If there is a band today that digs psychedelic music more than the Portland, Maine outfit Herbcraft, well, this writer hasn’t heard it. Herbcraft was formed by Matt Lajoie as a solo recording project and later augmented with various members first for live incarnations and eventually for studio releases; it’s a group that hearkens back to the late ’60s/early ’70s, hitting psychedelic rock from just about every angle imaginable.
The first three albums from Herbcraft have oozed styles/genres like the underground American acoustic-guitar hippie jam, the Indian raga and heavy Japanese psych (think Flower Travellin’ Band). The band’s fourth album, Wot Oz, released on Woodsist, pushes further in the trajectory marked by the previous album, The Astral Body Electric, with loose Krautrock jams.
The German influence on “Fit Ür-Head” is more than apparent (even without the umlaut), with Can’s Tago Mago and, more specifically, the minimal-bass-line style of Can’s bassist Holger Czukay coming to mind immediately. It’s loud and entrancing, with the guitar wah-wah pedal effect being stomped and wiggled pretty hard and animalistic yelps echoing through the proceedings.
Toward the end, there’s some disorienting primitive studio sorcery in the form of slicing and dicing and reversed delay-processed sounds. Still on what seems to be a Can kick, “Push Thru the Veil” beats out an irresistible funk-inflected rhythm that evokes Can’s “Mushroom” and hammers out one riff for the entire five minutes, capturing a deeply felt groove.
At times, Wot Oz can teeter in and out of subconscious absorption for the listener, especially on the 12-minute amorphous “No More Doors,” with the only sonic glue being a two-note bass line holding the track together on a largely untethered Kosmische spacewalk.
Herbcraft seems to be a band that is honest about its appropriation and is at peace with it; the relentless use of delay/echo effects and the wah-wah pedal may make some listeners think, “OK, we get it, you like psychedelic rock,” but it does an excellent job with transmitting its entrancing throwback vibe.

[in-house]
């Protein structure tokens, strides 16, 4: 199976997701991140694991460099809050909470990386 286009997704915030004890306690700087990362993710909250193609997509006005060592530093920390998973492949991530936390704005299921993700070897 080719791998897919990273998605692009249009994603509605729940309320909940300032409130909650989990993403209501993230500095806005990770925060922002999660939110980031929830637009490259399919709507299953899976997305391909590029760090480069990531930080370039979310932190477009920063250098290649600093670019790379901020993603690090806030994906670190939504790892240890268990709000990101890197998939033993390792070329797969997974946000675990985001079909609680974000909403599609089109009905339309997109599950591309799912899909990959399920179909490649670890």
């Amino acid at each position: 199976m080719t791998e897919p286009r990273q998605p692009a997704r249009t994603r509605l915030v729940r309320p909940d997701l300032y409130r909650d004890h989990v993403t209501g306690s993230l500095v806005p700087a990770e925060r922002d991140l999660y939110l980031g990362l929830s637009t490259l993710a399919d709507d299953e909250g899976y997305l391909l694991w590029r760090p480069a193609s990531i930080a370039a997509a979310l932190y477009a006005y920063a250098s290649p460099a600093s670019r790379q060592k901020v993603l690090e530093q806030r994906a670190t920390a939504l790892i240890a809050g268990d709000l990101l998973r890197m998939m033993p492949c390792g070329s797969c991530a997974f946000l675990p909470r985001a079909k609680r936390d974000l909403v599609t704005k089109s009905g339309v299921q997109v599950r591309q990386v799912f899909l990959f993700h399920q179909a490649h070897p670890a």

My Favorite Things
The backstory of Joey Alexander may make some musicians throw up their hands and say, “I give up”: originally from Indonesia, the self-taught jazz pianist began playing when he was six years old, and he recorded his debut album My Favorite Things at the age of 11, having already earned fans including Herbie Hancock and Wynton Marsalis.
However, the story also could serve as inspiration for aspiring musicians of all ages; on the other end of the age spectrum, for example, this writer knows a woman who started to play the drums in her 90s.
Malcolm Gladwell’s oft-cited “10,000 Hour Rule” ascribes a figure for the amount of deliberate practice before a person can typically be an expert at something, so for Alexander’s five years of playing, that’s the equivalent of five years at a full-time job.
Obviously, Alexander has some innate traits that facilitated his musical learning; listening to My Favorite Things, it is clear that he knows his ways around jazz chords and scales, and this writer and would-be nit-picker has listened carefully for flaws or any evidence of faking it and has emerged empty-handed.
The album is full of jazz standards of the “beaten path” ilk, including Coltrane’s “Giant Steps” and Thelonious Monk’s “’Round Midnight,” plus one original composition, “Ma Blues”; among the solo tracks are numbers with bass and drums accompaniment and an occasional trumpet.
Fair questions to ask are, “Should this album even exist? Would people care if he wasn’t so young?” Classical pianist Glenn Gould harshly questioned musicians who recorded oft-visited pieces without bringing some kind of new perspective to them.
The good news here is that, even at such a young age, Alexander has revealed his own style, with a few trademarks: a crisp but gentle playing method, often with a low bustle and scurry that’s articulated but not mushy, and a tendency to tap out the same melody on both hands on dexterous runs.
Alexander’s story is remarkable, absolutely; what’s more remarkable is performing well-worn jazz standards with a freshness that justifies their existence.